In order to get further information about the molecular characteristics of histiocytic and dendritic cell neoplasms and to learn more about the nature of the correlation between such group of tumors and lymphoma/leukemia, we investigated the clonal status of 33 samples that included LCH, LCS, FDCS, IDCS, and HS. Twenty eight of these cases were sporadic without a history or concurrent with lymphoma/leukemia, while three cases were with a past history of T-cell lymphoma, one case was followed extraosseous plasmacytoma, and one case was concomitant with diffuse large B-cell lymphoma (DLBCL).

RESULTS

Clinical features

All patients enrolled in this study ranged in age from 8 to 74 years (median, 42 years). Among 33 patients, 20 were male and 13 were female. The demographic and clinical characteristics of LCH, LCS, FDCS, IDCS and HS were listed in Table 1, respectively. The most common primary site of LCH was bone. And in our study all 5 cases of HS occurred in lymph node. As shown in the Table 1, tonsil was the most common extranodal site of FDCS.

Table 1: Clinical Characteristics of all samples

Characteristics

LCH

LCS

FDCS

IDCS

HS

Total

13

2

11

2

5

Age (range, years)

8-74

30-43

28-66

26-47

17-47

mean age

33

37

49

37

36

Gender

Male

8

2

6

0

4

Female

5

0

5

2

1

Primary Site

Lymph node

3

1

3

5

Extranodal site

Bone

7

Tosil

5

Larnyx

1

Skin

1

Lung

2

Adrenal gland

1

1

Liver

1

Stomach

1

1

Morphological features

Thirteen cases of LCH contained a large number of cells with the characteristics of grooved, folded or lobulated nuclei. A variable number of eosinophils, neutrophils, histiocytes and small lymphocytes were scattered among tumor cells. Compared to LCH, 2 cases of LCS showed considerable pleomorphism, nuclear atypia, and high mitotic activity. Furthermore, eosinophils were decreased so that in some area they were difficult to be found. In LCH and LCS, tumor cells were typically stained positive for CD1α and S-100 (Figure 1A-1D).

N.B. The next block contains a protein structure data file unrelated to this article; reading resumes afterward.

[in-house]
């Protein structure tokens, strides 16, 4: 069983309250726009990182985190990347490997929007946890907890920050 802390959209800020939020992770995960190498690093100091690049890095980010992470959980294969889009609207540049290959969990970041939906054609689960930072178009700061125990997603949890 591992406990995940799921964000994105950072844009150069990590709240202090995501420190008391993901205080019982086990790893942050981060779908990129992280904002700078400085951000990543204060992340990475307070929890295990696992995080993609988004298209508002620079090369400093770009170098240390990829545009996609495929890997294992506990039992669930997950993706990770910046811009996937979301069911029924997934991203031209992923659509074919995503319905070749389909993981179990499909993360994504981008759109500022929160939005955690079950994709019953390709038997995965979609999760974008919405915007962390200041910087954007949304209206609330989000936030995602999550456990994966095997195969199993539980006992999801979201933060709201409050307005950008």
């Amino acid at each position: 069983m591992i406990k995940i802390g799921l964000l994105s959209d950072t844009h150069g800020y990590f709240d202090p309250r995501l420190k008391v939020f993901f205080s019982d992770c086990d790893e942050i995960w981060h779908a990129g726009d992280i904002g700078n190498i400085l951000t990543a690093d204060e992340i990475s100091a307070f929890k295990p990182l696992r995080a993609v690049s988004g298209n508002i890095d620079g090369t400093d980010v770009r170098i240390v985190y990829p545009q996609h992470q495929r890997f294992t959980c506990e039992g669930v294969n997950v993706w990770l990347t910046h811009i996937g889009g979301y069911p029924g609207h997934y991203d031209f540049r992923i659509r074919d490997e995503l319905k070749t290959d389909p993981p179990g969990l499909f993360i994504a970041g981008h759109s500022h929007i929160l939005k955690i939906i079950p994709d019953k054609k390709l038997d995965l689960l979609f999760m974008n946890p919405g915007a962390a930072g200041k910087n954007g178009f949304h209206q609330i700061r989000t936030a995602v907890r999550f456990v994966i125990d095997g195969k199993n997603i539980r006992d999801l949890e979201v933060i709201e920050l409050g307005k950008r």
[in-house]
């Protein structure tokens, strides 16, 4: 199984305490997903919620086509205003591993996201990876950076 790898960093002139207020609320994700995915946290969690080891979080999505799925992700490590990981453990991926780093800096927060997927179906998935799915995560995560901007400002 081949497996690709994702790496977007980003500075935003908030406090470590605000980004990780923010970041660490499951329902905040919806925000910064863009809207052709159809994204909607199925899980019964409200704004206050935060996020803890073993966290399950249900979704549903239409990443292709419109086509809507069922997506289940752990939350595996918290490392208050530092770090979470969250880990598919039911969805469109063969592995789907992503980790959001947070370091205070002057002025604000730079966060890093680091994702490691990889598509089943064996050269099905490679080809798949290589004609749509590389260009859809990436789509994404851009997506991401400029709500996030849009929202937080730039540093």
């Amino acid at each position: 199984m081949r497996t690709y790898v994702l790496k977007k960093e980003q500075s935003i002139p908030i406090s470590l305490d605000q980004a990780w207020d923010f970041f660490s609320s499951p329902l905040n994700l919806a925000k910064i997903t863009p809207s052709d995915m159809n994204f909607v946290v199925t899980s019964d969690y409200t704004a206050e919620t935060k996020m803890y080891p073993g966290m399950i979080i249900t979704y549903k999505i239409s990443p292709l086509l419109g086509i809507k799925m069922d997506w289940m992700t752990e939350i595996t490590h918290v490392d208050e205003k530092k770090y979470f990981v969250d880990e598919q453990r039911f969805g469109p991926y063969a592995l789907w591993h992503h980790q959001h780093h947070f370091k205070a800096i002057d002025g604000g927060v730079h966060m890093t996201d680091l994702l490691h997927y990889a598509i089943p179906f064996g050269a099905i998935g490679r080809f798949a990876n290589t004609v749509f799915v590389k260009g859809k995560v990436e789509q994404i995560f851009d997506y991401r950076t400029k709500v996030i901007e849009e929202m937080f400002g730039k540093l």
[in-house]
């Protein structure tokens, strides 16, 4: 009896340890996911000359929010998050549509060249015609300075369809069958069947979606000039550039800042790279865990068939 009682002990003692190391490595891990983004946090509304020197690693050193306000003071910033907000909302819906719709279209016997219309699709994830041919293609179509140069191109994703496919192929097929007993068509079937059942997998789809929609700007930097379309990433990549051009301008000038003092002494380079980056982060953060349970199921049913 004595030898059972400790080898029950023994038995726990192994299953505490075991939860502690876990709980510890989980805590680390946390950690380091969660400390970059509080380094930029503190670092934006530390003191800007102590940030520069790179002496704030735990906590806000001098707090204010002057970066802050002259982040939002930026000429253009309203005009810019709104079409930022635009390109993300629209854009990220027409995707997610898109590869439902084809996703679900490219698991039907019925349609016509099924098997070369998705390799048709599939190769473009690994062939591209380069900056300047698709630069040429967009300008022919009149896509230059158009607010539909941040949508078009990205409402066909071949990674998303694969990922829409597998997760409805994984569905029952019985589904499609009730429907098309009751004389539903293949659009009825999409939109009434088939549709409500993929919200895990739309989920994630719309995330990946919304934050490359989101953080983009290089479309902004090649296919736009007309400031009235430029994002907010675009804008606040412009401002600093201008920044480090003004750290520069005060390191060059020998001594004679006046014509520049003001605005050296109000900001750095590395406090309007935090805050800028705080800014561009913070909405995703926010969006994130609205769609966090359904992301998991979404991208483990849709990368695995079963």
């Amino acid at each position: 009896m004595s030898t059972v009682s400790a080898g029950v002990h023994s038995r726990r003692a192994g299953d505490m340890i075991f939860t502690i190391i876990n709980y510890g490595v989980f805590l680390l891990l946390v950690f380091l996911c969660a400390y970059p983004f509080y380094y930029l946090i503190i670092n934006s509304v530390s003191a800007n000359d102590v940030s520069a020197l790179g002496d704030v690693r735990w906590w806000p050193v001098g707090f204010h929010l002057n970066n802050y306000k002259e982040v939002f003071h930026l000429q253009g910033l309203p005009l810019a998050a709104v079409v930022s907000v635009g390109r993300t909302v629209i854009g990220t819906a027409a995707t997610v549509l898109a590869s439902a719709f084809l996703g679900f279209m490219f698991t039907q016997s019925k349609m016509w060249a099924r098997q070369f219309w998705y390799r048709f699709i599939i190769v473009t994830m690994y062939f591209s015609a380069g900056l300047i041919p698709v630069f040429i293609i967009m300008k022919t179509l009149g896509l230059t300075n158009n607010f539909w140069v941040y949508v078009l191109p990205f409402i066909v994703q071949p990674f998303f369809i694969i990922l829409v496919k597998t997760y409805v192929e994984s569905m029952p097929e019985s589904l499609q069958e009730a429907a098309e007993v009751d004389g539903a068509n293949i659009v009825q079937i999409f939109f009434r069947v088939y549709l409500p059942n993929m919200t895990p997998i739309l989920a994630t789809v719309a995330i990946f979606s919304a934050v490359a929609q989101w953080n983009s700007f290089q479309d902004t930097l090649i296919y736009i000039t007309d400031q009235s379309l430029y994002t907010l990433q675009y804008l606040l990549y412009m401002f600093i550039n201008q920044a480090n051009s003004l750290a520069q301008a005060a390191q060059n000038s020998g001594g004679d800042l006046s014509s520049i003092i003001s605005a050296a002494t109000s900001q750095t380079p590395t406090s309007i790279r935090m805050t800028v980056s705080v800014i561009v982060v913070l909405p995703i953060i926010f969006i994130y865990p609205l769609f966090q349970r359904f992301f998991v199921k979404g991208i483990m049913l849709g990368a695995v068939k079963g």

FDCS were predominantly comprised of spindle to ovoid cells arraying storiform, whorls or sheet patterns with oval or elongated nuclei. Tumor cells had indistinct cell borders and a moderate amount of eosinophilic cytoplasm. Intranuclear inclusions were occasionally seen. And variable number of small lymphocytes were scattered among tumor cells. Tumor cells were stained positive for CD21, CD23 and CD35 (Figure 1E-1G).

The tumor cells of the two cases of IDCS were mainly polygonal, ovoid shaped. And they arranged in a diffuse pattern with numerous intermingled lymphocytes. The cytoplasm was abundant and the cyto-membrane was unclear. The nuclei were vesicular and the nucleoli were conspicuous and varied in size from small to large. Immunohistochemically, tumor cells showed S-100 positive, but CD1α negative (Figure 1H-1J).

LCH (A-C):

Figure 1: LCH (A-C): A. A variable number of eosinophils were admixed with tumor cells (H&E×100); B. Tumor cells had grooved, folded nuclei with inconspicuous nucleoli (H&E×400); C. Staining was both nuclear and cytoplasmic with S100 (×200); D. Tumor cells were diffuse strong positive for CD1α(×200). FDCS (E-G): E. Tumor cells had indistinct cytoplasmic outlines, and cytologic atypia was present (H&E×200); F. Tumor cells were positive for CD21 (×200); G. Staining for CD35 were also positive (×200). IDCS (H-J): H. Sheets of spindled cells formed a whorled pattern (H&E×40); I. The cytoplasm of tumor cells were abundant and had an indistinct border (H&E×400); J. Staining for S100 was strongly positive in the tumor cells (×200).

Clonal rearrangement analysis

Table 2 summarizes our major findings. In 28 sporadic cases, 6 of 11 (54.5%) cases of LCH, 7 of 9 (77.8%) cases of FDCS and 3 of 5 (60.0%) cases of HS were identified with clonal rearrangements, of which 4 of 11 (36.4%) cases of LCH and 2 of 9 (22.2%) cases of FDCS showed both B and T cell receptor gene rearrangements concurrently. One of 11 cases (9.1%) of LCH, 3 of 9 (33.3%) cases of FDCS, 1 of 5 (20.0%) case of HS showed only B cell receptor gene rearrangements. One of 11 cases (9.1%) of LCH, 2 of 9 (22.2%) cases of FDCS and 2 of 5 (40.0%) cases of HS showed only T cell receptor gene rearrangements as well. No clonal rearrangements were detected in any of LCS and IDCS samples.

Table 2: The Clonal Rearrangement Results of Positive Cases

Case No.

Clonal Rearrangement

IgH

IgK

TCRβ

TCRγ

LCH

8

N

N

N

N

9*

+

-

-

-

11*

-

-

+

-

16

-

-

+

+

19,21,26

-

+

+

-

20

-

+

-

-

23

+

+

+

+

FDCS

1,10,25*

-

+

-

-

13,15

-

-

+

+

22

-

+

+

-

24

+

+

-

-

29

+

+

-

+

33

+

-

+

-

HS

2

-

+

-

-

6,18

-

-

+

-